- Request a MRSA test. MRSA, a deadly form of bacteria that is antibiotic-resistant can be screened for with certain tests. You can even be tested prior to being admitted to a hospital. This way, should you test positive, medical professionals can be prepared and treat accordingly before you have a medical procedure of any kind.
- Ask if you really need a catheter or Doctors should be assessing your need for a catheter or IV daily, but you need to be on top of asking these questions as well. When any kind of central line is removed, the chance of an infection decreases.
- Inquire about antibiotics. It is typical protocol to give a patient an antibiotic before surgery.
- Make sure you clean up well the night before a medical procedure of any kind. This can help limit your chances of getting an infection.
- If you have an infection, hold off on surgery if you can. When you have an infection of any kind, the chances of it worsening or developing a new one increase.
- Look out for diarrhea, and get tested for C. diff if you are experiencing bouts of it within 24 hours of a medical
- Ask about certain medications, like heartburn medicines. Some of these increase the chances of certain kinds of infections.
In the early 2000s the CDC believed that central line infections could decrease by 10% at the most. But in 2004, Dr. Pronovost implemented his checklist at Johns Hopkins and within less than two years, central line infections had gone down by nearly 70%. What this means is that infections are entirely preventable as long as medical professionals are mindful of the ways in which to reduce them. Johns Hopkins is not the only hospital where infection rates have decreased greatly; there are other hospitals throughout the United States that have lowered the amount of infections by simply following the above list of recommendations. Hospitals need to constantly reassess the ways in which they can limit infections. They can do this by assessing which antiseptics are the most effective and also by insuring that their staff is following all safety protocols.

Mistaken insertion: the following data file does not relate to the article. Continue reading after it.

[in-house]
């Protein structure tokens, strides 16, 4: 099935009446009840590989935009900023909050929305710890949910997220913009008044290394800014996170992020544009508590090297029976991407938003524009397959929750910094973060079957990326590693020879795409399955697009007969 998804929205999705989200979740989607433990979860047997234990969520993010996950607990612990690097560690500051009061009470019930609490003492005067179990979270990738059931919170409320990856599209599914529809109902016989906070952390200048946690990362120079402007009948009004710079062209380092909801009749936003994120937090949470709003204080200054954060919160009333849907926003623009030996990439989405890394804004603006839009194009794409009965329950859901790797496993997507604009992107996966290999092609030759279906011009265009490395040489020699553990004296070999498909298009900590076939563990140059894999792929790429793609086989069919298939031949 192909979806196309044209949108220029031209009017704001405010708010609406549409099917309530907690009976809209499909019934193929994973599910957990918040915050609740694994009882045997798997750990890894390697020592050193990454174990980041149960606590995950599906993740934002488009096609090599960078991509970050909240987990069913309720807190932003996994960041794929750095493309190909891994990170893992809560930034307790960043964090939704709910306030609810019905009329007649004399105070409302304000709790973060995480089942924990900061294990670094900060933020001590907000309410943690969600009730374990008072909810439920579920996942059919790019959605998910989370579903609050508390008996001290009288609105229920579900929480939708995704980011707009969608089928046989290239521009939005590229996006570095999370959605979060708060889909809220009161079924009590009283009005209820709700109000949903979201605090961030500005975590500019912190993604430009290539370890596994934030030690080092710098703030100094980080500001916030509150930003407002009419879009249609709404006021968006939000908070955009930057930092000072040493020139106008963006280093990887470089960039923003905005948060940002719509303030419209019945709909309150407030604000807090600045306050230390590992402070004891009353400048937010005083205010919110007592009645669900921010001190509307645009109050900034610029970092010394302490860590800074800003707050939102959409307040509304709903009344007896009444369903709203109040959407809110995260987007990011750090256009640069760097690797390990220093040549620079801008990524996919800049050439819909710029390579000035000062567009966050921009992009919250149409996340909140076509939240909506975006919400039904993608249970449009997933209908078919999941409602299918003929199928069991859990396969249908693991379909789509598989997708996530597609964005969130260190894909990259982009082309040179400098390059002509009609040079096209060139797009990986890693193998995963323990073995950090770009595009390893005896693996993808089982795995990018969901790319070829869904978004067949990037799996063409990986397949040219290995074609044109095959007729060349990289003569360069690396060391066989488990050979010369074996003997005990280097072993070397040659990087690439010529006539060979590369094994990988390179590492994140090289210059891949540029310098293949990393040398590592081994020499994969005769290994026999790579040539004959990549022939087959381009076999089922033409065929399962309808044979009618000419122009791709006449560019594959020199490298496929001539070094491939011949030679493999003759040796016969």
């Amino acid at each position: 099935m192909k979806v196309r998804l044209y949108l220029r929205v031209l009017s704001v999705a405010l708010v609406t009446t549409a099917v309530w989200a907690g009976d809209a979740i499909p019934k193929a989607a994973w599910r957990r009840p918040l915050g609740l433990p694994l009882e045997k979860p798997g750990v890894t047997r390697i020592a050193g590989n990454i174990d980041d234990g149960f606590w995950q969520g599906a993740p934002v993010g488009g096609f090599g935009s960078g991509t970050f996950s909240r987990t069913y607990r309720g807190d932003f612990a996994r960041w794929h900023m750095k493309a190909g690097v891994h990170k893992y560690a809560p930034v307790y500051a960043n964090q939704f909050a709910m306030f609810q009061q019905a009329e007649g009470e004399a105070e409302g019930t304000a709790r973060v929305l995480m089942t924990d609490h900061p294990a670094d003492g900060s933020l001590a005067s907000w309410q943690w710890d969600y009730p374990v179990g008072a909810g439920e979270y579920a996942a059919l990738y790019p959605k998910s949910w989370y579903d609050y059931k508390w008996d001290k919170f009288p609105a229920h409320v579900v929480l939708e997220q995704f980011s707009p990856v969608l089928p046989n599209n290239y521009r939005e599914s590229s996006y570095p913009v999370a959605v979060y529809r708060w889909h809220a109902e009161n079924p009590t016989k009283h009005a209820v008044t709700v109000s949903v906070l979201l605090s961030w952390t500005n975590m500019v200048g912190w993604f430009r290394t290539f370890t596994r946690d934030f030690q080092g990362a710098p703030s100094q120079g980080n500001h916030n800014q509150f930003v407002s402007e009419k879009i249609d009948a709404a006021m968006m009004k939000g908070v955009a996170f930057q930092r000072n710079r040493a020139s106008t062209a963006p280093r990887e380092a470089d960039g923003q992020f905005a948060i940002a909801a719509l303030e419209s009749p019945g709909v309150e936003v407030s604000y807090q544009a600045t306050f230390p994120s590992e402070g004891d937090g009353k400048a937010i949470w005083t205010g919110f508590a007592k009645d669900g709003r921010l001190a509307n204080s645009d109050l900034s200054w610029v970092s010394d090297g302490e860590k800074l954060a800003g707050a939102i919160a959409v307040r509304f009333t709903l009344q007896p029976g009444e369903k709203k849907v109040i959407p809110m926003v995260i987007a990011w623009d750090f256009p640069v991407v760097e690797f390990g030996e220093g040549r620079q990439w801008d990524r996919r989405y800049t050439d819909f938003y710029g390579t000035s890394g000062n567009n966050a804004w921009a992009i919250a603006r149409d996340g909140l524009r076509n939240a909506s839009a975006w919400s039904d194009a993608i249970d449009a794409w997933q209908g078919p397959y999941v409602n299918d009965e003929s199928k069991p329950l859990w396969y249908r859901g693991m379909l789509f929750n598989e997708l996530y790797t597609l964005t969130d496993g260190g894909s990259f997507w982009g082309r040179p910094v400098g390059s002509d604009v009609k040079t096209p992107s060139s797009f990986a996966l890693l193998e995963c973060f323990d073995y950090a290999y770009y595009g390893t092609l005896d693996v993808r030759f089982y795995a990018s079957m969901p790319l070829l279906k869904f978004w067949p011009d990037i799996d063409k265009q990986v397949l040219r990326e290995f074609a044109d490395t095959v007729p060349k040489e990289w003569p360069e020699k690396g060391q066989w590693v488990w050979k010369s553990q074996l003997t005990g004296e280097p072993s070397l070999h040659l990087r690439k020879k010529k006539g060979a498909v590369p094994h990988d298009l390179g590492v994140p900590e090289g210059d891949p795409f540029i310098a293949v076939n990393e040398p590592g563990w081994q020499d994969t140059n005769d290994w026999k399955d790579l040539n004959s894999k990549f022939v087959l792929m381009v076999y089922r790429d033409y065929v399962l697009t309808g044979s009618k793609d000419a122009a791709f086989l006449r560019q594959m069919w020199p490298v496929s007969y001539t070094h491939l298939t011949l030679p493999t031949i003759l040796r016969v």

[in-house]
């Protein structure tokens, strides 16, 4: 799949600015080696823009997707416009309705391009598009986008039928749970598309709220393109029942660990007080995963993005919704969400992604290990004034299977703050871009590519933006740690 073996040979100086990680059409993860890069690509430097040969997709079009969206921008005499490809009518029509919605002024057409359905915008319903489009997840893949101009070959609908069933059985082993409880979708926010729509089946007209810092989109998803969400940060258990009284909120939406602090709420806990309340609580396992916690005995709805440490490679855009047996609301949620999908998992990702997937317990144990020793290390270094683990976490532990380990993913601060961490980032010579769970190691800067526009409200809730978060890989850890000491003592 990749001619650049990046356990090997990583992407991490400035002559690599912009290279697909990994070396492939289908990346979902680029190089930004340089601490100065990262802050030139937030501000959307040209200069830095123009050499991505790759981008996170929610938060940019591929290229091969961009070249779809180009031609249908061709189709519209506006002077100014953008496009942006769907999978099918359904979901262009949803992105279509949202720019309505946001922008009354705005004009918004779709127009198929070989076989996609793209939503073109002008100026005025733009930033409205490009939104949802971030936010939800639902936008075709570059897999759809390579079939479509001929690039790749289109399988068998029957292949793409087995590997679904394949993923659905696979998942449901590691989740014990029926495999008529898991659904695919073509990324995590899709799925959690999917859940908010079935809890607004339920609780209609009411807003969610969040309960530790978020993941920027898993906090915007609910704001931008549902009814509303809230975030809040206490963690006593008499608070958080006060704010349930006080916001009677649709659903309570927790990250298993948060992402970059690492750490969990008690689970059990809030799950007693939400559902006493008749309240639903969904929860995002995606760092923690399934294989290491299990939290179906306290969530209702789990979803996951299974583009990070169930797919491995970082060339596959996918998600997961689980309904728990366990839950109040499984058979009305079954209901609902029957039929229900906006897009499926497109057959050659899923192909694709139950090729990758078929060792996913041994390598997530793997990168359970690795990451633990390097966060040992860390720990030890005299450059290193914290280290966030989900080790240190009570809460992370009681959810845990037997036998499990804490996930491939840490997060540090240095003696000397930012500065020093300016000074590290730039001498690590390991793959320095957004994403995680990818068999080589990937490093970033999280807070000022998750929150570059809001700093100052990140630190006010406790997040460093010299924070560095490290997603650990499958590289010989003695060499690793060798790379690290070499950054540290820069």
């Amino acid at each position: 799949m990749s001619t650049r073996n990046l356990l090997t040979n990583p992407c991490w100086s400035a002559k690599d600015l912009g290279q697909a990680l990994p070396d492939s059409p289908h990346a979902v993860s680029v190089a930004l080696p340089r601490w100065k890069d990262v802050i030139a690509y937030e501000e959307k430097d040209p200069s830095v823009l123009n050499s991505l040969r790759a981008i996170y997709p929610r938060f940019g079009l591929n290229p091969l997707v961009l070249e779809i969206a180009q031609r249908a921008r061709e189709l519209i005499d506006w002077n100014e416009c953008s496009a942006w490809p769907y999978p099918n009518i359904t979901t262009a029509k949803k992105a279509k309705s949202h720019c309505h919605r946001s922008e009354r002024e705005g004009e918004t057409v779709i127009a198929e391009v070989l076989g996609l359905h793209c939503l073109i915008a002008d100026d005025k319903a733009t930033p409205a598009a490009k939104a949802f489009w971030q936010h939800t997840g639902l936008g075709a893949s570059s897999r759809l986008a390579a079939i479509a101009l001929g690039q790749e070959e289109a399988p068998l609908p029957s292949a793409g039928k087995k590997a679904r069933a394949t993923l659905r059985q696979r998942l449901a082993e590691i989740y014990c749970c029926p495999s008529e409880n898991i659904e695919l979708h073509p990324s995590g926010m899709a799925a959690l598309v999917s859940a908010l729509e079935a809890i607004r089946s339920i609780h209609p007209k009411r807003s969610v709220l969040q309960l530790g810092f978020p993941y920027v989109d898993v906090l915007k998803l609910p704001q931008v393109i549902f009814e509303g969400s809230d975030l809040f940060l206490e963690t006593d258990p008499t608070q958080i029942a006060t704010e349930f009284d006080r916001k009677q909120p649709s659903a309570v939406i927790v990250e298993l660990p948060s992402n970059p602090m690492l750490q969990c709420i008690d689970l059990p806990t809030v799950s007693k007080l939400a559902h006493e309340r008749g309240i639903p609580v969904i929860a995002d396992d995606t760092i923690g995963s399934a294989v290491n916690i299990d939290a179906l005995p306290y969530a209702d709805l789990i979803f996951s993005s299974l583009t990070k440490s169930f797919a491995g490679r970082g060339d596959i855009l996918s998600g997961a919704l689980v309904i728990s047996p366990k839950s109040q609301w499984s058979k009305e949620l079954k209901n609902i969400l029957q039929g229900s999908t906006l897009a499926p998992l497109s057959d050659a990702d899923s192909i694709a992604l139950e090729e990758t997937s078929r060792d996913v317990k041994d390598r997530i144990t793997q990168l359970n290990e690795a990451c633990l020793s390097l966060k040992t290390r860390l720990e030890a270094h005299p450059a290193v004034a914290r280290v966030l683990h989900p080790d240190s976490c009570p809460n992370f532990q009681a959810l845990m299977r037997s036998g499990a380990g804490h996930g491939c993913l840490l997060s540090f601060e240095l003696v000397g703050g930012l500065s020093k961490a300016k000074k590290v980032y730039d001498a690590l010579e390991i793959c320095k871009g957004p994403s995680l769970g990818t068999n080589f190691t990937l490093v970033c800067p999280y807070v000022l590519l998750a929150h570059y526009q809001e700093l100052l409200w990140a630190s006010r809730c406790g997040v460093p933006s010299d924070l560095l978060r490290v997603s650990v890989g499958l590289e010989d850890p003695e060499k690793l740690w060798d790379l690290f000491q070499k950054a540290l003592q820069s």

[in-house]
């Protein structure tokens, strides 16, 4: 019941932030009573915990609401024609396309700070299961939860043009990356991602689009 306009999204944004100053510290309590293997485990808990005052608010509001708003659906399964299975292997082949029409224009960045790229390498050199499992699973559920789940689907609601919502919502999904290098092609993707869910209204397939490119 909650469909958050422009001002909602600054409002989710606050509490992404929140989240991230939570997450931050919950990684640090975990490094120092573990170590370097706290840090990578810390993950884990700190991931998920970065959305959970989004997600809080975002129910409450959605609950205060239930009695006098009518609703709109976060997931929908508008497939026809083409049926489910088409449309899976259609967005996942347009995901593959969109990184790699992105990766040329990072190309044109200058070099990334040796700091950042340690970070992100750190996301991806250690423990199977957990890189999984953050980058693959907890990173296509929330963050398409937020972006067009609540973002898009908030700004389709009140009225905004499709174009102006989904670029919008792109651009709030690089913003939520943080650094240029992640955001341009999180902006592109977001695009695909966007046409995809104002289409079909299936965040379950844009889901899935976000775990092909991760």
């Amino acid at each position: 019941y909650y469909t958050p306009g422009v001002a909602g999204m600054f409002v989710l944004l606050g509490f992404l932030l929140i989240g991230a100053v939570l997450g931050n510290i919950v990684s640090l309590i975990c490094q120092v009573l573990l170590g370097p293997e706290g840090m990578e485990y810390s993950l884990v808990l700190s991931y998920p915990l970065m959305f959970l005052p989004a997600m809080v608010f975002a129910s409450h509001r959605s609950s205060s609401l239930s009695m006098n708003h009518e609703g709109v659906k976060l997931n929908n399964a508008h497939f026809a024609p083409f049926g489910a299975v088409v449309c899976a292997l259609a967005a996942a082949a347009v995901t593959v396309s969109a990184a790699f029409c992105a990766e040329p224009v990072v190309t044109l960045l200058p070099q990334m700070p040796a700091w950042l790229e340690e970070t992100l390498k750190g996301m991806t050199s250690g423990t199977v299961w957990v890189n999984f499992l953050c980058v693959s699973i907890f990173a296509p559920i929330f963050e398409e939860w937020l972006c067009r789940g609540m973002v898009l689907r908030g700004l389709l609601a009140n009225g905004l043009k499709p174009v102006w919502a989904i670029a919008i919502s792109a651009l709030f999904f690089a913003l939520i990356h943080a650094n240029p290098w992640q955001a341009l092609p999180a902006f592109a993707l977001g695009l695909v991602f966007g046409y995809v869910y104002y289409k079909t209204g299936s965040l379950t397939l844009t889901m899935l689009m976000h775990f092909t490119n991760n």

Even as a patient, it is important to be aware of these practices so that you can ask questions and be involved in your medical treatment. If you have a friend or family member with you, they can act as an advocate as well. Being involved in your medical care will only increase your safety in hospital settings that can be dangerous, and at times, even fatal.
Philadelphia Medical Malpractice Lawyers at Galfand Berger, LLP
The Philadelphia Medical Malpractice Lawyers at Galfand Berger have successfully represented clients who have been injured due to medical negligence, malpractice and misdiagnoses. If you or any of your loved ones have experienced such a situation, an attorney at Galfand Berger, LLP can help. With offices located in Philadelphia, Reading and Bethlehem, we serve clients throughout Pennsylvania and New Jersey. To schedule a consultation, call us at 800-222-8792 or complete our online contact form.